What will be covered in my will?

A will is an important legal document which describes your wishes for what you would like to happen to your estate (everything you own) after your death. Being absolutely clear about who you want to benefit when you die will not only remove any doubt and help avoid family disputes, but also help your loved ones sort out your affairs at what will be a difficult time for them. First things first A good starting point for what and who you might want to include in your will is to consider the following questions: What do you own? Properties, vehicles, savings and investments, jewellery, antiques, furniture, clothes, personal belongings, pets…the list goes on. What do you owe? Mortgage, credit cards, loans, equity release, etc. Do you have children under 18? If so, you may want to think about appointing guardians for them. Who do you want to benefit from your will? Your partner, children, special friends or neighbours, charities, etc. Do you have any other special requests? Organ donation or funeral arrangements are things many choose to include. Who do you want to appoint as your executors? The types of gifts you can leave in your will Guardians and Executors If your children are under 18 you will need to choose someone to appoint as their legal guardian. You will also need to appoint executors. These are the people who will be responsible for making sure the instructions in your will are carried out properly and you appoint them in the legal document. It’s true, knowing what to include in your will can seem daunting, but it’s not. We’ve...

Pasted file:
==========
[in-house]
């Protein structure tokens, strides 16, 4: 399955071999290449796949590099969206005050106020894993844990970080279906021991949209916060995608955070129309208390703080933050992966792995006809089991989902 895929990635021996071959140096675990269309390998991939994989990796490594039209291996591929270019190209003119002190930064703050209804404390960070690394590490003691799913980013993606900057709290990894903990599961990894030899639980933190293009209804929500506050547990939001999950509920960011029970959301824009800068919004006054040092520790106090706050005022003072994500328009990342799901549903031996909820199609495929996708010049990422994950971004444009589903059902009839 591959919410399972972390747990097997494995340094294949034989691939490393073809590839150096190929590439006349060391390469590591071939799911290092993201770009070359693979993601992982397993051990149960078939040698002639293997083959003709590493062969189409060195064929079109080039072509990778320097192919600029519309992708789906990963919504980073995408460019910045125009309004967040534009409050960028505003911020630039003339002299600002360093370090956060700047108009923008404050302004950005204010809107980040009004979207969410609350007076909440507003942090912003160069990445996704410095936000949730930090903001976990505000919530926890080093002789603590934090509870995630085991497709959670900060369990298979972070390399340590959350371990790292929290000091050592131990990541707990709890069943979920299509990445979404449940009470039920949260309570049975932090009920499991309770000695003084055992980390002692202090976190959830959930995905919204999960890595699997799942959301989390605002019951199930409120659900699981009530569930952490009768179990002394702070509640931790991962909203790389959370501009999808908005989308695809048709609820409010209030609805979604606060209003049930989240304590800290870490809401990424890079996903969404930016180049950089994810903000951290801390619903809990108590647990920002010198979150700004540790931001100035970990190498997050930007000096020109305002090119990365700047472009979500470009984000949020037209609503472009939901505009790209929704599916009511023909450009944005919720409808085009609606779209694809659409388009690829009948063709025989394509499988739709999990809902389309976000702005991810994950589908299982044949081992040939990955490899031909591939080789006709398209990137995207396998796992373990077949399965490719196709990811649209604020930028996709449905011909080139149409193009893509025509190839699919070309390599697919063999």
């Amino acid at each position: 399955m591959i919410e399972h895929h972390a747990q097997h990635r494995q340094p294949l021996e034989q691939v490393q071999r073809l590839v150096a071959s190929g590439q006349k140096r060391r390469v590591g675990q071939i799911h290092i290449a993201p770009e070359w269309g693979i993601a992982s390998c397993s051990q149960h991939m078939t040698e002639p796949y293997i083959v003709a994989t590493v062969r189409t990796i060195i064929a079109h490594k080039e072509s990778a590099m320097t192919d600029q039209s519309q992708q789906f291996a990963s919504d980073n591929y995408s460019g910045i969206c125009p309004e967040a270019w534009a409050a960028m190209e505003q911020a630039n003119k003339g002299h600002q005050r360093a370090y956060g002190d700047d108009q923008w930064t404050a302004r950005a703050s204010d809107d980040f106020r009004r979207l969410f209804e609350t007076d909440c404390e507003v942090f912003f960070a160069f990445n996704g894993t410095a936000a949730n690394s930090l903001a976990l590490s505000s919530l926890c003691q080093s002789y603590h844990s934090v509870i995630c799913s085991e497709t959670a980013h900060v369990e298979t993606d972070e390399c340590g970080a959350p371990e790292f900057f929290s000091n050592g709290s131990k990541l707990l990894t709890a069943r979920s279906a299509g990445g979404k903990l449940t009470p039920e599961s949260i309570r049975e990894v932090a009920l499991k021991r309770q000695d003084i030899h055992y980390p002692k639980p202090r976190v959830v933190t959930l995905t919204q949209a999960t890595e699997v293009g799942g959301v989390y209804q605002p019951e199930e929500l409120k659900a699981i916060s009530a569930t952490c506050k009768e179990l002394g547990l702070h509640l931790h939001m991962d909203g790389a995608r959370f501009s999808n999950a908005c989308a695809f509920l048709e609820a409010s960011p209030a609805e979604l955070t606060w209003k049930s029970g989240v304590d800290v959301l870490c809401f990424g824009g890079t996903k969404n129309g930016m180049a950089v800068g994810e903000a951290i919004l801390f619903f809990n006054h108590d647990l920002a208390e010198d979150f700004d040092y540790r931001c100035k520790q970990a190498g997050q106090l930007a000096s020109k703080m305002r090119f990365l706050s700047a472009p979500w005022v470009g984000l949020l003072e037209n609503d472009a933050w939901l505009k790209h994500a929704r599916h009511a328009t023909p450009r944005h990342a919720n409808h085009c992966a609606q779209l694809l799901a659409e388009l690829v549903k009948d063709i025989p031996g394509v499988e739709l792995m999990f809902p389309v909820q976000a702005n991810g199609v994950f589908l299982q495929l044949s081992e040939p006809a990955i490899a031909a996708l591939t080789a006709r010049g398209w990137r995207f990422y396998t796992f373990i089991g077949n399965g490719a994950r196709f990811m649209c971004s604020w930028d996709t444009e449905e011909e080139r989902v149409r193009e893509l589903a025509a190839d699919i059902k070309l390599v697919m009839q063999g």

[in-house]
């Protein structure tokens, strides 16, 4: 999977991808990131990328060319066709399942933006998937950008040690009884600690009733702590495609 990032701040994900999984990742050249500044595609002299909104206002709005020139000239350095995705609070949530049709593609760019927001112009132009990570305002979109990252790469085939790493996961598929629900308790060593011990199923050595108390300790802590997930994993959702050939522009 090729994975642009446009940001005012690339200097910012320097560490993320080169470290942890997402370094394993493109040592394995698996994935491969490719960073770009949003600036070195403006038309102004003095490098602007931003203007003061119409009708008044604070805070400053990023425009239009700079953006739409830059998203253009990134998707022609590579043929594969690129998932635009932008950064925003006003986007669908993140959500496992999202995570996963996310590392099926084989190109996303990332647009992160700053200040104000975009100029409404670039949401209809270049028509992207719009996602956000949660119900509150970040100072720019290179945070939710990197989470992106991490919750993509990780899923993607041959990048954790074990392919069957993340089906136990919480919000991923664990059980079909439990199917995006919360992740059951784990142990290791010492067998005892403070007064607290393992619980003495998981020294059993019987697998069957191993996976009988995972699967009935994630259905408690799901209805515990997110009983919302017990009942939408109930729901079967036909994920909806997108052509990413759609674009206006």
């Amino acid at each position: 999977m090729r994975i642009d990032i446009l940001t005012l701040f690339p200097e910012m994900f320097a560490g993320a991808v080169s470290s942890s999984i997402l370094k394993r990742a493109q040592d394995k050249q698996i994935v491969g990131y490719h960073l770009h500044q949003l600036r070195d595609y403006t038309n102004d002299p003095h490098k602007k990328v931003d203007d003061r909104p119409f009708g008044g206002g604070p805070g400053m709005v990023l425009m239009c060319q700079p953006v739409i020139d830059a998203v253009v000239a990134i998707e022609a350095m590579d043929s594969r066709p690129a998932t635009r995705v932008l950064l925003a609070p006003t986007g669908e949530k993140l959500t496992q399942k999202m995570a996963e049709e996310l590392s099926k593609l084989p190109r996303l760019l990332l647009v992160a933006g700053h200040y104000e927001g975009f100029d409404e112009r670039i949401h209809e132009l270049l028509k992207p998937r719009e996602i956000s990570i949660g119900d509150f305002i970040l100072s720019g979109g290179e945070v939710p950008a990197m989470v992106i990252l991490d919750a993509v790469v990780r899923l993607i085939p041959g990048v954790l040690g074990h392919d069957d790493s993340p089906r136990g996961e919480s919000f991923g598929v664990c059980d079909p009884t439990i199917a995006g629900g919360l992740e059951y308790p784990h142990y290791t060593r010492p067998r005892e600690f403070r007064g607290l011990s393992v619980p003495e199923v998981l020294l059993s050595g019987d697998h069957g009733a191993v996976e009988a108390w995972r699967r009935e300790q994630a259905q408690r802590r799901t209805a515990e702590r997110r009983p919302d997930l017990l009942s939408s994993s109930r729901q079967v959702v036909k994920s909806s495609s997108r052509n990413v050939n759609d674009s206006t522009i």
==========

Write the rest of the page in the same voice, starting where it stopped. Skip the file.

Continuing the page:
Is property that I own overseas covered by my will?

With Affio, you can specify that you want your will to cover your assets in the UK, or your assets throughout the world. If your assets are situated outside of England and Wales, or if you are domiciled outside England and Wales, then the applicable law where the assets are situated, or the the law of your domicile may affect the way your will operates. If you’re concerned about this, you may want to consider getting legal advice or making a second will in the country where you own the property. Back to the knowledge...